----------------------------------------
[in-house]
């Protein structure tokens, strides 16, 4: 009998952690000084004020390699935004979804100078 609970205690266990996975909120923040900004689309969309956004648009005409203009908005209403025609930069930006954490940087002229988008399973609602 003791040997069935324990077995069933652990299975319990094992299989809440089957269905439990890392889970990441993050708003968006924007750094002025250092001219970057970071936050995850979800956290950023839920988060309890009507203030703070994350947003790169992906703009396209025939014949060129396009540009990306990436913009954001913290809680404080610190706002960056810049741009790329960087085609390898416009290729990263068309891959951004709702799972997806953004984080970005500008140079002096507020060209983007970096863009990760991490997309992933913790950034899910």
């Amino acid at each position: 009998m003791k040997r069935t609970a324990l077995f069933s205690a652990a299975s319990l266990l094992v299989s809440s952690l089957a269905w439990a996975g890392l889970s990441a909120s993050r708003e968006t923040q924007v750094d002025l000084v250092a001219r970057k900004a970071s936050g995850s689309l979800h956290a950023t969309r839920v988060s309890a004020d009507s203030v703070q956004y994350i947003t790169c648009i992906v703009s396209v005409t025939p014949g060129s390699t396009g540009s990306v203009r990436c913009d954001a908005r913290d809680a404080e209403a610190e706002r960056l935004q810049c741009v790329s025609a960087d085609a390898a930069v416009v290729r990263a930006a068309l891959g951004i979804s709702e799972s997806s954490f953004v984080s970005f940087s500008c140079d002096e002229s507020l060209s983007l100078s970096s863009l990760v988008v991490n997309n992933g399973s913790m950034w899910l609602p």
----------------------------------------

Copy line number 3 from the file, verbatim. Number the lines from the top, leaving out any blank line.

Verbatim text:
């Amino acid at each position: 009998m003791k040997r069935t609970a324990l077995f069933s205690a652990a299975s319990l266990l094992v299989s809440s952690l089957a269905w439990a996975g890392l889970s990441a909120s993050r708003e968006t923040q924007v750094d002025l000084v250092a001219r970057k900004a970071s936050g995850s689309l979800h956290a950023t969309r839920v988060s309890a004020d009507s203030v703070q956004y994350i947003t790169c648009i992906v703009s396209v005409t025939p014949g060129s390699t396009g540009s990306v203009r990436c913009d954001a908005r913290d809680a404080e209403a610190e706002r960056l935004q810049c741009v790329s025609a960087d085609a390898a930069v416009v290729r990263a930006a068309l891959g951004i979804s709702e799972s997806s954490f953004v984080s970005f940087s500008c140079d002096e002229s507020l060209s983007l100078s970096s863009l990760v988008v991490n997309n992933g399973s913790m950034w899910l609602p």